In (e.g.) GPT-4 trained via RL from human feedback, it is true that it typically executes your instructions as intended. However, sometimes it doesn’t and, moreover, there are theoretical reasons to think that this would stop being the case if the system was sufficiently powerful to do an action which would maximize human feedback but which does not consist in executing instructions as intended (e.g., by deceiving human raters).

It is true that GPT-4 "sometimes" fails to follow human instructions, but the same could be said about humans. I think it's worth acknowledging the weight of the empirical evidence here regardless. 

In my opinion the empirical evidence generally seems way stronger than the theoretical arguments, which (so far) seem to have had little success predicting when and how alignment would be difficult. For example, many people believed that AGI would be achieved at the time AIs are having natural conversations with humans (e.g. Eliezer Yudkowsky implied as much in his essay about a fire alarm[1]). According to this prediction, we should have already been having pretty severe misspecification problems if such problems were supposed to arise at AGI-level. And yet, I claim, we are not having these severe problems (and instead, we are merely having modestly difficult problems that can be patched with sufficient engineering effort).

It is true that problems of misspecification should become more difficult as AIs get smarter. However, it's important to recognize that as AI capabilities grow, so too will our tools and methods for tackling these alignment challenges. One key factor is that we will have increasingly intelligent AI systems that can assist us in the alignment process itself. To illustrate this point concretely, let's walk through a hypothetical scenario:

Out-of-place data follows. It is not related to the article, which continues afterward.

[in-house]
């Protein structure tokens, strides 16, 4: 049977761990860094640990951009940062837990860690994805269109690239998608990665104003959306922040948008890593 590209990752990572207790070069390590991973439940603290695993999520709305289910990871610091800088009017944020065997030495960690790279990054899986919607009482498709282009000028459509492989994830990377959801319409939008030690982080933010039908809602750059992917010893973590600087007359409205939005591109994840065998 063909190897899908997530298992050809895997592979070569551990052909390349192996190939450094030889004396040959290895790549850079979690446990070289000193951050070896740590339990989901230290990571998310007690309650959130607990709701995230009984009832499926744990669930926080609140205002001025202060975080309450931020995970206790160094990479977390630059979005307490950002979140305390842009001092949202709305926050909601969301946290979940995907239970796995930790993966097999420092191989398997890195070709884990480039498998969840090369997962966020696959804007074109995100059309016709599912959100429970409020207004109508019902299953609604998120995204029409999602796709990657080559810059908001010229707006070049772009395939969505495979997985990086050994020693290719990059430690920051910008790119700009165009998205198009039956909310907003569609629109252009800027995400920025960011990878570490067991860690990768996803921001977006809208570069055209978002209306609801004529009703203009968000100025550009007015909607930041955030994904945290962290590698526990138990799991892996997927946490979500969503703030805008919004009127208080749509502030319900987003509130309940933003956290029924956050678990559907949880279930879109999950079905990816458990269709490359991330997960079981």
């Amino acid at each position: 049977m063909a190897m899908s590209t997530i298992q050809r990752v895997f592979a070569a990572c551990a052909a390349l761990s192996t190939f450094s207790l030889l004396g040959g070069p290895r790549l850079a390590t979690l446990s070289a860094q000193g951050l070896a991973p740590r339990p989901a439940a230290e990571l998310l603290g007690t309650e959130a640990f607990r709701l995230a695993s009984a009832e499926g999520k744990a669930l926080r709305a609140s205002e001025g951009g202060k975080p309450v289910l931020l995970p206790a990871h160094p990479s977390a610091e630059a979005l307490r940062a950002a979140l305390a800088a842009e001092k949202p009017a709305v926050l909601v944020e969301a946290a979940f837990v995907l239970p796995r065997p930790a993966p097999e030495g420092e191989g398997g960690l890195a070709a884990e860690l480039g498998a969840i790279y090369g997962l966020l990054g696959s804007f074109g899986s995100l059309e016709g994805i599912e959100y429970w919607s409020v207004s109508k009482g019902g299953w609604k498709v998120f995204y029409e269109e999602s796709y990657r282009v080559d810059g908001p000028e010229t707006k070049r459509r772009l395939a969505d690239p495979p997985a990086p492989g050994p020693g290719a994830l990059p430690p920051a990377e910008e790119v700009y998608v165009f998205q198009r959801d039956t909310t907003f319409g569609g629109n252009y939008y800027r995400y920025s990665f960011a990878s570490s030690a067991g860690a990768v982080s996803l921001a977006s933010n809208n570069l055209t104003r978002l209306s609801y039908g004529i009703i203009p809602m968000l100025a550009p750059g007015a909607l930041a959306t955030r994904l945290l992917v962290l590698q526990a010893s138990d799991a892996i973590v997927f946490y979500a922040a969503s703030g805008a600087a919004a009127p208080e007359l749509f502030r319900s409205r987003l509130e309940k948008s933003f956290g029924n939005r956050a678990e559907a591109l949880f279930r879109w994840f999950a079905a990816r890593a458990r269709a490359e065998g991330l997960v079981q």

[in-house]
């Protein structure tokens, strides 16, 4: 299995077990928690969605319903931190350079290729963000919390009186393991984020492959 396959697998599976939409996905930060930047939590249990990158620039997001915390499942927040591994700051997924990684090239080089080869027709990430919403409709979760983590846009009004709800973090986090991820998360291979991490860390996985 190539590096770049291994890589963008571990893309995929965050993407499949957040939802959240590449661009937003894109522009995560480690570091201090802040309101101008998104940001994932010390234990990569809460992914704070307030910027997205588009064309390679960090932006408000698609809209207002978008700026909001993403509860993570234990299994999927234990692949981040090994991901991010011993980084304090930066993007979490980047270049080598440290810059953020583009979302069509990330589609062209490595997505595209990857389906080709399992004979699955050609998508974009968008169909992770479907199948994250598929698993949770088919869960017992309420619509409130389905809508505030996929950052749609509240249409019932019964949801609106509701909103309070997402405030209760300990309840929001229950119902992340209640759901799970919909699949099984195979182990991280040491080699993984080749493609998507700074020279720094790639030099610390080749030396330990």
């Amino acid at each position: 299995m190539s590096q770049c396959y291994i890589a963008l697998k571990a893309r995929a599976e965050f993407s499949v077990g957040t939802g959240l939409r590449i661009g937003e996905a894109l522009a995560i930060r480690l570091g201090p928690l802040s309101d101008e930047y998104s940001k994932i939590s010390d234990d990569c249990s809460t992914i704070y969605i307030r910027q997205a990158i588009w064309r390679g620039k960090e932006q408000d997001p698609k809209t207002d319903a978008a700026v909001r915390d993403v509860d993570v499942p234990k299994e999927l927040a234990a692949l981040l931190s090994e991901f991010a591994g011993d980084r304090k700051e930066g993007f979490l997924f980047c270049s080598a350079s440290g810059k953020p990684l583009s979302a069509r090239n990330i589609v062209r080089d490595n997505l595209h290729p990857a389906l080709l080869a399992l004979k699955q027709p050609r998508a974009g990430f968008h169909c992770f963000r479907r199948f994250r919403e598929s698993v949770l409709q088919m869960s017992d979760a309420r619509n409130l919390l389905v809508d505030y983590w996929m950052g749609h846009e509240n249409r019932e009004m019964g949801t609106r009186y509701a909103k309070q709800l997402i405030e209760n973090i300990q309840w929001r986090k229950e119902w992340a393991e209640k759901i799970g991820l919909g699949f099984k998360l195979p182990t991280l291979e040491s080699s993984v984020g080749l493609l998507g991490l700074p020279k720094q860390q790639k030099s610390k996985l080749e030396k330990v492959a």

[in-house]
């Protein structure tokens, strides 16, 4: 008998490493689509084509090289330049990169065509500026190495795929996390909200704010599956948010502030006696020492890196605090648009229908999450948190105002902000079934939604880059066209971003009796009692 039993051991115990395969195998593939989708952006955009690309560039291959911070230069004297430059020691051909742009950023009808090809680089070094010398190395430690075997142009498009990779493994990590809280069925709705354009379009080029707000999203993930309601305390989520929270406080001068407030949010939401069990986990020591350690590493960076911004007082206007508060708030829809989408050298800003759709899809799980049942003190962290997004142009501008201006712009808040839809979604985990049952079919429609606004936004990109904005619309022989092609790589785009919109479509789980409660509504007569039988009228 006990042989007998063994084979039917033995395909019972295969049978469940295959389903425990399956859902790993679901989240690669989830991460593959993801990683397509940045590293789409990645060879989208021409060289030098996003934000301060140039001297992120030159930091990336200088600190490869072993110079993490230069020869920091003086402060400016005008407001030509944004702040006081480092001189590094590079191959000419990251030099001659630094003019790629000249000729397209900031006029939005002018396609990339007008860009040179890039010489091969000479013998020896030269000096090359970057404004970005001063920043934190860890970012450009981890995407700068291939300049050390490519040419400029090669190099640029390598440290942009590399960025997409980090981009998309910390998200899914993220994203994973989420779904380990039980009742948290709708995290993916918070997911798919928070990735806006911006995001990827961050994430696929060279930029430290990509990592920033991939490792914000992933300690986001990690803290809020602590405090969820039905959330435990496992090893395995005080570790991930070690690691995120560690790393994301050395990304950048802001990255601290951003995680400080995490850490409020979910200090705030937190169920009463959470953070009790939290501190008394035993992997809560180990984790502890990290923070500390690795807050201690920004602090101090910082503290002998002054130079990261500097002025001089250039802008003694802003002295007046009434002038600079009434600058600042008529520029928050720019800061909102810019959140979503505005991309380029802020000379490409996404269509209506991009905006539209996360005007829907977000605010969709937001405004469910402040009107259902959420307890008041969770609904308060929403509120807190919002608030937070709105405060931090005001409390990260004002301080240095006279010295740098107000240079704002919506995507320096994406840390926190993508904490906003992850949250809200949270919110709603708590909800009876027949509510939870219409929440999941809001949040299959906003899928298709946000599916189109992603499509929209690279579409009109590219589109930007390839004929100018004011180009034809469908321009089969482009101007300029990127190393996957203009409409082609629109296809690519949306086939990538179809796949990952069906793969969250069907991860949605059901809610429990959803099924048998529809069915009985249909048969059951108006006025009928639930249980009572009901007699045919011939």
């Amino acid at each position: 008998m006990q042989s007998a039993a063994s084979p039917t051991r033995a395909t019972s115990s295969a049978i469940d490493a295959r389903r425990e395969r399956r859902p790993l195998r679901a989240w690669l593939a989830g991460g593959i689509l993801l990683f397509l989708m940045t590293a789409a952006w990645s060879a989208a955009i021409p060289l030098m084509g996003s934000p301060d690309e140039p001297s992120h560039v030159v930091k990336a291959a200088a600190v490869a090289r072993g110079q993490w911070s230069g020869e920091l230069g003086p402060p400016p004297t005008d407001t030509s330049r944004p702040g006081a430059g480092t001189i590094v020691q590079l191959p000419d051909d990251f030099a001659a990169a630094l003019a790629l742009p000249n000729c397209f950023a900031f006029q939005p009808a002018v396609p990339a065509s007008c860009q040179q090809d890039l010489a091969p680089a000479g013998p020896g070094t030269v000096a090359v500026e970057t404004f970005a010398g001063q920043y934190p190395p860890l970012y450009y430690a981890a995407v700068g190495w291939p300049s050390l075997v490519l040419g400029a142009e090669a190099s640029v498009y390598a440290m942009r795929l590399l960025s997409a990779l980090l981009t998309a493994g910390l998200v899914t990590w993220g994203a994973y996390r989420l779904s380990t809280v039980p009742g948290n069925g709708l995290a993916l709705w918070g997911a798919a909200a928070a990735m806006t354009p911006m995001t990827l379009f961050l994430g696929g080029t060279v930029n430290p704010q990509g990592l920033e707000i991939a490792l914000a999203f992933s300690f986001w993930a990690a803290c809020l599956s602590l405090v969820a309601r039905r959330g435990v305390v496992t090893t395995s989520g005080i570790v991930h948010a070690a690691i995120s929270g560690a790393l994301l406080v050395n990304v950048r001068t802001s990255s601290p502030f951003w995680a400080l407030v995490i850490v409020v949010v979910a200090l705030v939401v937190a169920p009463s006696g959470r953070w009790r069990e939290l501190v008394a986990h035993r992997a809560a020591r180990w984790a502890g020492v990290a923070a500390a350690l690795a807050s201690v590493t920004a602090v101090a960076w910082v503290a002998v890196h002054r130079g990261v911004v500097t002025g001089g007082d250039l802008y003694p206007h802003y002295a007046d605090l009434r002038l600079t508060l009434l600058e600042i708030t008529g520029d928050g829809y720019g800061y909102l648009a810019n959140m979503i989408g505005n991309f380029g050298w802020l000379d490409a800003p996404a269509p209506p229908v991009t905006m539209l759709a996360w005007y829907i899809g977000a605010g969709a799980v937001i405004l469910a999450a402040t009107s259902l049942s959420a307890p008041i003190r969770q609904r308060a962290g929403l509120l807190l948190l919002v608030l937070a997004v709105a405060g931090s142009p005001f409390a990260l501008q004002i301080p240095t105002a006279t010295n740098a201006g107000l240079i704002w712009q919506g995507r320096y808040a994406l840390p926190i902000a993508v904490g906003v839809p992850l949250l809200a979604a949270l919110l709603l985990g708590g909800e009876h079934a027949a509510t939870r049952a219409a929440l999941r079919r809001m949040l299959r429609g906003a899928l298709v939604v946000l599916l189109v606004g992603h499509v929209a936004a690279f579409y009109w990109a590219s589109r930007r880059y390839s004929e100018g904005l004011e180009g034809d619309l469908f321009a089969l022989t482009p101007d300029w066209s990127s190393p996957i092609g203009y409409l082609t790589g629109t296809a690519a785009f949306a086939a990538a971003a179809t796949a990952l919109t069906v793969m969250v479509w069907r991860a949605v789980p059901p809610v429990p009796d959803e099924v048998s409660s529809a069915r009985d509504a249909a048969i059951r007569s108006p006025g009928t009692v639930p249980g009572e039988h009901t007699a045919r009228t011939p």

Suppose that aligning a human-level artificial general intelligence (AGI) merely requires a dedicated team of human alignment researchers. This seems generally plausible given that evaluating output is easier than generating novel outputs (see this article that goes into more detail about this argument and why it's relevant). Once we succeed in aligning that human-level AGI system, we can then leverage it to help us align the next iteration of AGI that is slightly more capable than human-level (let's call it AGI+). We would have a team of aligned human-level AGIs working on this challenge with us.